General administrative theory

General administrative theory is a set of 14 principles of management, as set forth by Henri Fayol, a French mining engineer and executive. He believed that the following principles could be applied to any business:

  • Division of work. By having employees specialize in just a few tasks, they can become much more efficient than having employees engage in every possible task. Though quite correct, this principle resulted in deeply uninteresting jobs; employers have subsequently added back tasks to make jobs more interesting.

  • Authority. Managers must be vested with authority, which gives them the right to give orders. This principle has held up, though a general trend toward pushing decision making deep down in the organization has shifted authority to more and more people.

  • Discipline. Employees must obey the governing rules of the organization. This principle is still true and remains relevant.

  • Unity of command. Each employee should only receive orders from one supervisor. This principle has largely held up, though matrix organizations involve the use of two supervisors. Also, teams are more likely to operate with reduced levels of supervision, instead tackling issues as a group.

  • Unity of direction. There should be one plan of action to guide employees. This principle is inherently obvious; there cannot be multiple, possibly conflicting plans tugging employees in different directions.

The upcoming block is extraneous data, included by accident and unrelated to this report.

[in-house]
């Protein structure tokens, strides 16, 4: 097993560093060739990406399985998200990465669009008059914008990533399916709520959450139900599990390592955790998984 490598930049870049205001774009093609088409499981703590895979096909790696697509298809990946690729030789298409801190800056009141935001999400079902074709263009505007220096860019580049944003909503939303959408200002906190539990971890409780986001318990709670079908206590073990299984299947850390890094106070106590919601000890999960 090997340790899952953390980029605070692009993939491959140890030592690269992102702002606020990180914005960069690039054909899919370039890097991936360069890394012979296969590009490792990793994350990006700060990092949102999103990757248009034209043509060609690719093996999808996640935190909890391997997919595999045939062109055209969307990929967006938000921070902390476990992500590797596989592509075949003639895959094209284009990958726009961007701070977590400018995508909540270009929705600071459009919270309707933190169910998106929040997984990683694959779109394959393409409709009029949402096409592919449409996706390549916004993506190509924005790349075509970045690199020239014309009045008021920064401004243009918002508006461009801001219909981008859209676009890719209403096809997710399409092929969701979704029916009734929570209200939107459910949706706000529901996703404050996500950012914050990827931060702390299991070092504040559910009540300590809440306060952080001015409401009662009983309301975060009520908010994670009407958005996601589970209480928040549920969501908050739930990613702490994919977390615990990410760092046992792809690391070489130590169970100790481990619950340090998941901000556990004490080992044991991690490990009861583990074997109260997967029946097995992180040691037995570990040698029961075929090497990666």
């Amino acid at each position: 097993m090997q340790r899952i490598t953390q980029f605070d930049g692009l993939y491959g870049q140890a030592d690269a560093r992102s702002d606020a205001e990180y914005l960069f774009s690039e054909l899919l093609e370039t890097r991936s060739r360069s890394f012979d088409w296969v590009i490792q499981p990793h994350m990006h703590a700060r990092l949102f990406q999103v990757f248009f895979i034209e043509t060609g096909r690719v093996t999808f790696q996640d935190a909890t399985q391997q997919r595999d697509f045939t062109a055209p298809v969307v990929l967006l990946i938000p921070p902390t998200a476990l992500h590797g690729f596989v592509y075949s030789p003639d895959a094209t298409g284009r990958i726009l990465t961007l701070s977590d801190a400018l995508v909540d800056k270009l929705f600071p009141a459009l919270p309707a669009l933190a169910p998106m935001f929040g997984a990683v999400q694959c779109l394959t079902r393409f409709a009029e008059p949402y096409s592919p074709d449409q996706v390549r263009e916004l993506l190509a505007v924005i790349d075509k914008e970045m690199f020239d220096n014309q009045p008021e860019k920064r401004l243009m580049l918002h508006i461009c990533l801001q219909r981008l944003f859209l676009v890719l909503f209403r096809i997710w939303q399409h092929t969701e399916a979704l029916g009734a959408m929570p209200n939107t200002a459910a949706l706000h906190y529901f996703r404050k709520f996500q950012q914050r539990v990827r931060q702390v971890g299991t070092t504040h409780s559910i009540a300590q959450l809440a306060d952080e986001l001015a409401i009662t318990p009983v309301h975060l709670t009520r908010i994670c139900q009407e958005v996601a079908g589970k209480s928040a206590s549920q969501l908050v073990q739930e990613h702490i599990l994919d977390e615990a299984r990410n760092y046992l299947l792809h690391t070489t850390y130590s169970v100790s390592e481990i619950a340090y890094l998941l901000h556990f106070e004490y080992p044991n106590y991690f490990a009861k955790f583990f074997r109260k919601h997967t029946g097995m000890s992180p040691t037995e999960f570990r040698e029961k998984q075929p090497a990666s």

• Subordination of individuals to the group. The interests of a single employee do not override those of the entire organization. If this principle were to be violated, employees could refuse to work on essential but uninteresting tasks.

  • Remuneration. Employees must be paid a fair wage. Though obvious, this principle points out that employees will work harder if they are properly compensated for their work. Subsequent research has found that remuneration only forms a part of the rewards that employees tend to value.

  • Centralization. The amount of decision making should be properly balanced throughout the organization, and not just at the top. This was a quite forward-thinking principle, and foreshadowed the ongoing trend to empower employees well down in the organizational structure.

  • Scalar chain. There should be a direct line of authority from the top of the corporate hierarchy to the bottom, so that any employee can contact a manager in the line of authority if an issue arises that needs a decision. This concept is still largely operable.

  • Order. Employees must have the correct resources available to complete their jobs properly, which includes a safe and clean workplace. Managers still spend an enormous amount of their time ensuring that resources are properly organized.

  • Equity. Employees should be treated fairly and well. This statement was forward-thinking when it was first promulgated, and has become more relevant as the value of retaining top-grade employees has become more of a concern.

  • Stability of tenure. There should be minimal employee turnover, which can be assisted by proper personnel planning, so that new hires can be brought in in an orderly manner.

  • Initiative. Employees should be allowed to express their ideas, which make them more involved in the organization and increase the competitiveness of the business.

  • Esprit de corps. Managers should continually try to improve employee morale, which enhances the mutual trust of employees and creates a more harmonious workplace.

Nearly all of these principles appear to be painfully obvious today, but were considered quite leading-edge when they were developed in the late 1800s.

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